During the 14th and 15th centuries, Europe experienced a number of crises.
From the Black Death to the Hundred Years War, Western Europe was a dangerous place. One particular manifestation of this chaotic time were peasant uprisings throughout Europe, including England and France. Frenchman Jean Froissart chronicled these uprisings:
By the end of the 14th century, a recovery of sorts would begin in Europe. In the Italian city-state of Florence, writers and artists would look back to the classical ages of Greece and Rome for inspiration and a way out of what they saw as a the “dark ages” that had existed since the decline of Rome. During this “renaissance” thinkers would emphasize the positive role of humanity in addition to the role of the church. They emphasized, among other things, an education that was practical and broad rather than focused solely on theology or on a specific field of study like law or medicine.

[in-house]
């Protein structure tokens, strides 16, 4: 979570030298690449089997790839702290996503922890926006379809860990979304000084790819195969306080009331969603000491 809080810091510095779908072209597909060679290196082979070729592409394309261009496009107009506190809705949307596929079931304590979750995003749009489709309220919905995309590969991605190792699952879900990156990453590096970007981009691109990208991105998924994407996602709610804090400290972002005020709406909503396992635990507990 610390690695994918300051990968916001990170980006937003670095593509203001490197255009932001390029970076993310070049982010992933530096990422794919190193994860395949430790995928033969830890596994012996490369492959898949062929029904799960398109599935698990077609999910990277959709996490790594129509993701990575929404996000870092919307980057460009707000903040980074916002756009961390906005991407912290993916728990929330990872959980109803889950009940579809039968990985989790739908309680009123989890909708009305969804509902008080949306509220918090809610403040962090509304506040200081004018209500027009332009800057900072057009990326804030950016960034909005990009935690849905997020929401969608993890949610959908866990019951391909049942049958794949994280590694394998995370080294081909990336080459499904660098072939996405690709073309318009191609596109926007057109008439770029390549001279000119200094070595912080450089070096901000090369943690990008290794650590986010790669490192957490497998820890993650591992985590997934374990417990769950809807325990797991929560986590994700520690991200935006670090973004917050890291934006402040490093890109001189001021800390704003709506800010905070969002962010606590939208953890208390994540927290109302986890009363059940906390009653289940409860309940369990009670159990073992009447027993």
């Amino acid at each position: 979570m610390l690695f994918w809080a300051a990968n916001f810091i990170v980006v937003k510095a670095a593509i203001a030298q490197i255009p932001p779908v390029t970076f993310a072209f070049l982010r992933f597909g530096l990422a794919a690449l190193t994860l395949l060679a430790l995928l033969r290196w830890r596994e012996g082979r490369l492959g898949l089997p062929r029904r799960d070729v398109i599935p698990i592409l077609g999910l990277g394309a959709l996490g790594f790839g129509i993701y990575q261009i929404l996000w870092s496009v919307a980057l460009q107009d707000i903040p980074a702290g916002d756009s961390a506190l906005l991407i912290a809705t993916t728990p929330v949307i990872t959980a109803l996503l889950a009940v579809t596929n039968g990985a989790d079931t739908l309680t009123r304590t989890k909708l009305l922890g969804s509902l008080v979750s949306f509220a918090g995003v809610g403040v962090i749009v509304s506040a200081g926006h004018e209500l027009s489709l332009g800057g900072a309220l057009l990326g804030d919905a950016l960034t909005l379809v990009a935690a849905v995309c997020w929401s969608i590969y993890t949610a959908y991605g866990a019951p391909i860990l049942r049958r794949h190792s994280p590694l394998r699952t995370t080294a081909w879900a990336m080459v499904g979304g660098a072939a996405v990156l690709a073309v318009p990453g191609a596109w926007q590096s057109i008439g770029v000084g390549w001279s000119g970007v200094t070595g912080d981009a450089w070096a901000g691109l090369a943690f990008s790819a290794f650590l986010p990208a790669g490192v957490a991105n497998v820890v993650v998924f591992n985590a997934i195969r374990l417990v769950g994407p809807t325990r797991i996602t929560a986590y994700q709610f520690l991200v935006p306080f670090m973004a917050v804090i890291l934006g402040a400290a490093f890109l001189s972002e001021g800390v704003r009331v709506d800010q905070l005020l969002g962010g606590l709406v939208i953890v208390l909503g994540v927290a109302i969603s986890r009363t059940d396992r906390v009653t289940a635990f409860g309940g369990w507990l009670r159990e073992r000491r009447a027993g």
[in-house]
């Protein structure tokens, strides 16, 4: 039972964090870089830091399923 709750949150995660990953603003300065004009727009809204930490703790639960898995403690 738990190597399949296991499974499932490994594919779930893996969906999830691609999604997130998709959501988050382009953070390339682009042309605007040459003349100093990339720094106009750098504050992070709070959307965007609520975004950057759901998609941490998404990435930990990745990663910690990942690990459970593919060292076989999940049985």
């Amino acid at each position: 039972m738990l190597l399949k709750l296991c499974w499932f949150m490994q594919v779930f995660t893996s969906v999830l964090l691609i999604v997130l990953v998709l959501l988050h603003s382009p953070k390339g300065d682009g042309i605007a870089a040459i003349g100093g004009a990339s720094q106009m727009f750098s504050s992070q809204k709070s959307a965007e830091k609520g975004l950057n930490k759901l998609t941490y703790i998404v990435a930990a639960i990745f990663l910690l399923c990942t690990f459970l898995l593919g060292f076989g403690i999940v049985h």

Francesco Petrarca (better known as Petrarch) lived from 1304-1374 in Florence and Venice. In this Letter to Posterity (at Hanover College, with footnotes), he explains his education and character. It is an excellent example of Renaissance Humanism–a philosophical and literary tradition which placed humanity (God’s greatest creation) in an elevated position of respect.
Over a century later in 1486, Italian Giovanni Pico della Mirandola would write his Oration on the Dignity of Man, in which he further discussed this humanist tradition.
Questions for consideration:
- Compare and contrast the English revolt with the Jacquerie in France? What similarities and differences exist? Does the author (Froissart) characterize the peasants from each kingdom in different ways?
- How does Petrarch describe himself and his upbringing?
- What references does Petrarch make to the Church? How does he characterize it, if at all?
- With regard to the Oration on the Dignity of Man, according to the author, what is humanity’s “place” in the universe? Choose a specific example from the text which illustrates this.
- What are specific religious, philosophical, or cultural areas which the author addresses?
- One of the hallmarks of the Italian Renaissance was an increased interest in and admiration for the “classical” world. What examples of that do you see here?